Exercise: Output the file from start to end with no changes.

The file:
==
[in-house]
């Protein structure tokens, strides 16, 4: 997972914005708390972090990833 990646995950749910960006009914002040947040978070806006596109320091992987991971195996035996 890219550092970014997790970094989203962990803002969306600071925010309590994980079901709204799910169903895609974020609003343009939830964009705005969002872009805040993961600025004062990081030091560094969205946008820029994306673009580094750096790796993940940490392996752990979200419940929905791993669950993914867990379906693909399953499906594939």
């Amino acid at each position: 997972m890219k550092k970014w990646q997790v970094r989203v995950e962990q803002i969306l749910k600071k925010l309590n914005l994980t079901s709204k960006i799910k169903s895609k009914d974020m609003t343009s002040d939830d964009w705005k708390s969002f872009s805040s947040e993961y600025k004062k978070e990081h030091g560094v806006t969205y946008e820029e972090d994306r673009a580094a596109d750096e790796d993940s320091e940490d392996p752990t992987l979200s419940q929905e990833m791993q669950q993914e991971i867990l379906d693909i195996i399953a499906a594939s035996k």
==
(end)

[in-house]
């Protein structure tokens, strides 16, 4: 997972914005708390972090990833 990646995950749910960006009914002040947040978070806006596109320091992987991971195996035996 890219550092970014997790970094989203962990803002969306600071925010309590994980079901709204799910169903895609974020609003343009939830964009705005969002872009805040993961600025004062990081030091560094969205946008820029994306673009580094750096790796993940940490392996752990979200419940929905791993669950993914867990379906693909399953499906594939």
């Amino acid at each position: 997972m890219k550092k970014w990646q997790v970094r989203v995950e962990q803002i969306l749910k600071k925010l309590n914005l994980t079901s709204k960006i799910k169903s895609k009914d974020m609003t343009s002040d939830d964009w705005k708390s969002f872009s805040s947040e993961y600025k004062k978070e990081h030091g560094v806006t969205y946008e820029e972090d994306r673009a580094a596109d750096e790796d993940s320091e940490d392996p752990t992987l979200s419940q929905e990833m791993q669950q993914e991971i867990l379906d693909i195996i399953a499906a594939s035996k």